New house setup - Router/switch/hub setup

New house setup - Router/switch/hub setup

Post by Kevin Gibb » Tue, 25 May 2004 12:59:29

Hello all,

I'm in the process of designing my wiring layout of a new home we're
building, and I'm trying to find the best approach when it comes to
network wiring and sharing of my internet connection throughout the
entire house.

I know many are going the wireless route nowdays, but I'm an old
school network guy... and I still like the comfort of RJ45 connections
I can snap into :)

So very basically, what I plan on doing is having my Cable modem
located in a central wiring closet - and of course have the modem
going out to a DSL/Cable Router. Now in this same closet, I'll have
all my Cat5e runs come back to this home location. Simple enough...
it keeps the modem & router hardware out of plain site, and allows for
easy connections from various places around the house.

What I'm a bit confused on is what hardware to go with along with the
DSL/Cable router. About the biggest DSL/Cable router I've seen around
is 8-port, but I'm going to have at least 10-12 Cat5 runs coming into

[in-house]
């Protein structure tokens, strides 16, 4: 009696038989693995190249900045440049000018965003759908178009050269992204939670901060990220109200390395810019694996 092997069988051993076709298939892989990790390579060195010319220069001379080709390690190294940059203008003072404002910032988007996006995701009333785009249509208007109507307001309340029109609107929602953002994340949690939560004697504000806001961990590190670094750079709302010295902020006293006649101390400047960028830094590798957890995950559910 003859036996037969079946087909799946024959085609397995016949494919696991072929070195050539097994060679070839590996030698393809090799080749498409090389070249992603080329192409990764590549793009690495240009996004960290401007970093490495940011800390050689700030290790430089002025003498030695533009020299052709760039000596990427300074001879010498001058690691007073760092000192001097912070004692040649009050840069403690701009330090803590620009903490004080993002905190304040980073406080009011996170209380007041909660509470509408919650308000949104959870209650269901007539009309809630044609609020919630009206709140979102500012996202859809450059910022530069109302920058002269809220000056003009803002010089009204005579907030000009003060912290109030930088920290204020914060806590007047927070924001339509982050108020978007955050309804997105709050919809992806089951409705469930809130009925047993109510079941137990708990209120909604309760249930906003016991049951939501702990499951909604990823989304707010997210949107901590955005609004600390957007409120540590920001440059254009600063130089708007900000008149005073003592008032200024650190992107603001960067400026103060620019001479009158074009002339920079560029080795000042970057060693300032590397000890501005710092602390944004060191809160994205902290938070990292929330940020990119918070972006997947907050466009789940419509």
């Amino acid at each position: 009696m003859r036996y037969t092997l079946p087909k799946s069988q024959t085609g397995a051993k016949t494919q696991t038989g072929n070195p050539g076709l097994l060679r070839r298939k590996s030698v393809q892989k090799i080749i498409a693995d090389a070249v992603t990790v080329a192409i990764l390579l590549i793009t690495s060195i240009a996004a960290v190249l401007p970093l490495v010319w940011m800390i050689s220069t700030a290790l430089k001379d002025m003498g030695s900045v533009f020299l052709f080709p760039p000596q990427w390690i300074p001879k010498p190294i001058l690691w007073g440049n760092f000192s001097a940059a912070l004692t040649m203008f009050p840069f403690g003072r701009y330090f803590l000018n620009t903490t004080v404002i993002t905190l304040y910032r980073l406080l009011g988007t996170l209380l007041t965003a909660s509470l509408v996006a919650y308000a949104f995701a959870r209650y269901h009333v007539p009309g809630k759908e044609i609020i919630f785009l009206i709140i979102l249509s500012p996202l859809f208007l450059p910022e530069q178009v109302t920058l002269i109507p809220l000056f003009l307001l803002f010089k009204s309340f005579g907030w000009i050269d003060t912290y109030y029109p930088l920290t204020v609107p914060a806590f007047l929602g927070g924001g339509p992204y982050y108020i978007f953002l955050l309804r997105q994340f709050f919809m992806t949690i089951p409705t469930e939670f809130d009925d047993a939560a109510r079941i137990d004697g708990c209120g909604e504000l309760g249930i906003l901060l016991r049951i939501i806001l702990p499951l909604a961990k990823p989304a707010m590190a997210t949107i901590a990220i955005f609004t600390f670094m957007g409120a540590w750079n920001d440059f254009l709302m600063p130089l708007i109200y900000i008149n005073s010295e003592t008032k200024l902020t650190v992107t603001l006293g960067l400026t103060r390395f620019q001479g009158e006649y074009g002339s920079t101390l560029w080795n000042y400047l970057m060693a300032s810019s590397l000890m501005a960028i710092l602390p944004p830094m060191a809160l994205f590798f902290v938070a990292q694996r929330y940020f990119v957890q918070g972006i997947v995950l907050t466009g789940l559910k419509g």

the wiring closet -- so the router itself won't cut it for all my

So do I go with say a good quality smaller DSL/Cable router (like a
4-port), and then connect this with a small network patch cable to a
larger hub that's capable of more connections? And if so, when
connected -- will the ports of this hub be as "plug & play" as the
DSL/Cable routers usually are?

I'm running an SMC Barricade 4-port DSL/Cable router right now, and
I'm very pleased with the ease of use. But this is for a very small
apartment setting, and I simply plug additional PC's into the ports
directly on the device itself. No configuration is ever needed on the
PC's because of my ISP's DHCP network, so it's super easy to share the

But when branching off into a larger hub, I'm in a bit of a grey area
how this is going to work -- and what hardware would best suit the

Any suggestions on this situation would be greatly appreciated.


New house setup - Router/switch/hub setup

Post by Chuck Yerk » Tue, 25 May 2004 14:10:12

evin Gibbons <kevin@ wrote:

Easy. I have a festival of older network hardware, but "on" right now
is an 8 port Netgear hub catching most of the computers. Over by the